But not everyone is going to be a computer science major. And that’s ok. Many founders and early stage startup employees include people with business backgrounds – like PR and marketing for instance. But not a lot of guys choose PR majors. If they do end up in PR, they come in as a business major – which often includes classes like management, strategy and entrepreneurship. They’re more exposed to the world of startups, and therefore more likely to enter it as “biz side” people than their female counterparts. Most communications and PR majors are women, and they’re encouraged to join agencies after they graduate. Trust me, agency life is hard work! It’s different than a startup, though. Agency culture often prompts young people to focus on their specific role and the responsibilities that accompany it. Once that is mastered, then they can move on to higher level projects. Paying your dues is a frequently communicated concept as young professionals build their skills.
This is a lot different than the reality of startups, where early employees are involved in a little bit of everything – from the high-level strategic decisions to refilling the company Peapod order.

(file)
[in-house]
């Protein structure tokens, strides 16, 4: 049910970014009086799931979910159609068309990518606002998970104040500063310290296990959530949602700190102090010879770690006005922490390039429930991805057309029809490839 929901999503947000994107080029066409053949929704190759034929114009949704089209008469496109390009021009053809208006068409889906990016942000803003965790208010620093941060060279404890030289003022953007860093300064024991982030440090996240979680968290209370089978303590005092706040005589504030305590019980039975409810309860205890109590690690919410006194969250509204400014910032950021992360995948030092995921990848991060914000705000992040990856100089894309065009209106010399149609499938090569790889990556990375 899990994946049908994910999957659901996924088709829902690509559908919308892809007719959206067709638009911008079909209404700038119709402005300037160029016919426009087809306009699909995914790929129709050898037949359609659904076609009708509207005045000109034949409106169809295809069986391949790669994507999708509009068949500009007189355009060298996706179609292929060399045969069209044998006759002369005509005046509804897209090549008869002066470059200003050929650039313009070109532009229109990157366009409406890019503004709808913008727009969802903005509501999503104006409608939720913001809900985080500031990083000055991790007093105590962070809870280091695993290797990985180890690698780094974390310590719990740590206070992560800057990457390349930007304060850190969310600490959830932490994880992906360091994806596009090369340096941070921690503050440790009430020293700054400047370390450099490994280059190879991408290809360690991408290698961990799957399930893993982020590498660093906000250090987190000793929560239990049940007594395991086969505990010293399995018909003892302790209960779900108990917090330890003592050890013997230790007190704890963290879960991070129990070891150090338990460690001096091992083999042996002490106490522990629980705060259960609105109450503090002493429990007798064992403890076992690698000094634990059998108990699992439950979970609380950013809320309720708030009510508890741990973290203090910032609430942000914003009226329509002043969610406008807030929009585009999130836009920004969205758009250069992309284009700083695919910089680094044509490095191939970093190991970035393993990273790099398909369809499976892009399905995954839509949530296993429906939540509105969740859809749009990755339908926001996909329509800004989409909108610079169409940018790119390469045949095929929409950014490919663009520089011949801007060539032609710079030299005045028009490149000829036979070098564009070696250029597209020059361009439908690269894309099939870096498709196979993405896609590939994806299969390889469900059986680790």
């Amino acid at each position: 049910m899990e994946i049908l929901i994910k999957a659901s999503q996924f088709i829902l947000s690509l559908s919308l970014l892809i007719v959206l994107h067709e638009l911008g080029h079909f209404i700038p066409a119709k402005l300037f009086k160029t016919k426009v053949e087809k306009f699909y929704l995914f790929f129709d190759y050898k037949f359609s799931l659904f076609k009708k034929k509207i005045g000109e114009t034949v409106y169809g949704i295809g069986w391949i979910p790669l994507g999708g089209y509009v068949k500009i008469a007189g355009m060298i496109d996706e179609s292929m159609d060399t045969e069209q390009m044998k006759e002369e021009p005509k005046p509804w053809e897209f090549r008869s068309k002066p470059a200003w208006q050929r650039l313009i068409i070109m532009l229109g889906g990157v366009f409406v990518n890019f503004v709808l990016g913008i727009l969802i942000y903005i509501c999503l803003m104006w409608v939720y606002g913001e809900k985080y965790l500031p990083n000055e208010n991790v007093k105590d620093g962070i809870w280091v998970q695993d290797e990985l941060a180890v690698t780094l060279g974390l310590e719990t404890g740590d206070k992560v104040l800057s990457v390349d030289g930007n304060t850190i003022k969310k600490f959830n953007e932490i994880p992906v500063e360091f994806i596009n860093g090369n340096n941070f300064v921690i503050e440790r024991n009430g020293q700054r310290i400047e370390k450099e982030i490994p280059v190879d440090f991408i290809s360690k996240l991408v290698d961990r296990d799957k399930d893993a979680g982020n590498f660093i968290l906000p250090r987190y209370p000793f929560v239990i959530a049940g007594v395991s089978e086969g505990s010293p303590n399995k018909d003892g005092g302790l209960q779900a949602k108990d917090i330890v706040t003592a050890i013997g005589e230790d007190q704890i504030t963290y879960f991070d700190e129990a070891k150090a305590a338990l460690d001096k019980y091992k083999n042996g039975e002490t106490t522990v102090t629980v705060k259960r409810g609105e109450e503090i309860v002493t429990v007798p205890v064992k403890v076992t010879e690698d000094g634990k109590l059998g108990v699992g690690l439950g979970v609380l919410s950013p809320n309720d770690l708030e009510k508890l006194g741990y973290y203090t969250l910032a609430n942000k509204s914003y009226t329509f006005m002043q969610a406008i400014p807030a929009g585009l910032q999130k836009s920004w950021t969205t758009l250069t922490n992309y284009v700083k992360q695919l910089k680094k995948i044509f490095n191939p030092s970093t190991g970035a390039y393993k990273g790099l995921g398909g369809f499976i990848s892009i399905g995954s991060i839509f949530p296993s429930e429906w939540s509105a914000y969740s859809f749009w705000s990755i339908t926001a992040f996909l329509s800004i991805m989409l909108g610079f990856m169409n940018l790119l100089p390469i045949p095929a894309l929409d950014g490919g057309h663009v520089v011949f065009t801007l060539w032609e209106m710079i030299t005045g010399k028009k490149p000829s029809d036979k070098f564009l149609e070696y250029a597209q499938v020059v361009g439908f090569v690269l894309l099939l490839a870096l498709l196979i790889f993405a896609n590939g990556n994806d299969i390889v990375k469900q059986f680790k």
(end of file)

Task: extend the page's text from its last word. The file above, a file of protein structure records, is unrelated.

The point is, even if they aren’t computer science majors, more 20-something men than women choose to begin their careers at startups because their educational backgrounds and entry-level experiences encourage it.
It’s About a Lack of Perspective
We’re in a bubble. Not that kind of bubble, but I mean a bubble when it comes to our perspectives on founding teams.
Apparently, women don’t care about tech as much as men. And actually, that’s ok. It’s even ok if they care more about makeup and fashion, and it’s ok if they pursue an education in either one. A cultural change needs to happen where entrepreneurship and tech are presented as options for pursuing a career in the field you’re passionate about. Facebook COO Sheryl Sandberg recently told marketers at the recent ANA convention to “put a little Facebook in everything you do.” We should put a little startup in everything we study. This point is admittedly utopian, but it’d be pretty cool if the next online marketplace for cosmetics came from a founder who knows that industry and customers. It’d be nice if there was an actual healthcare or insurance professional on the founding team of Cake Health – regardless of whether that person is a man, woman, gay person, Latino, Jewish… you get the point.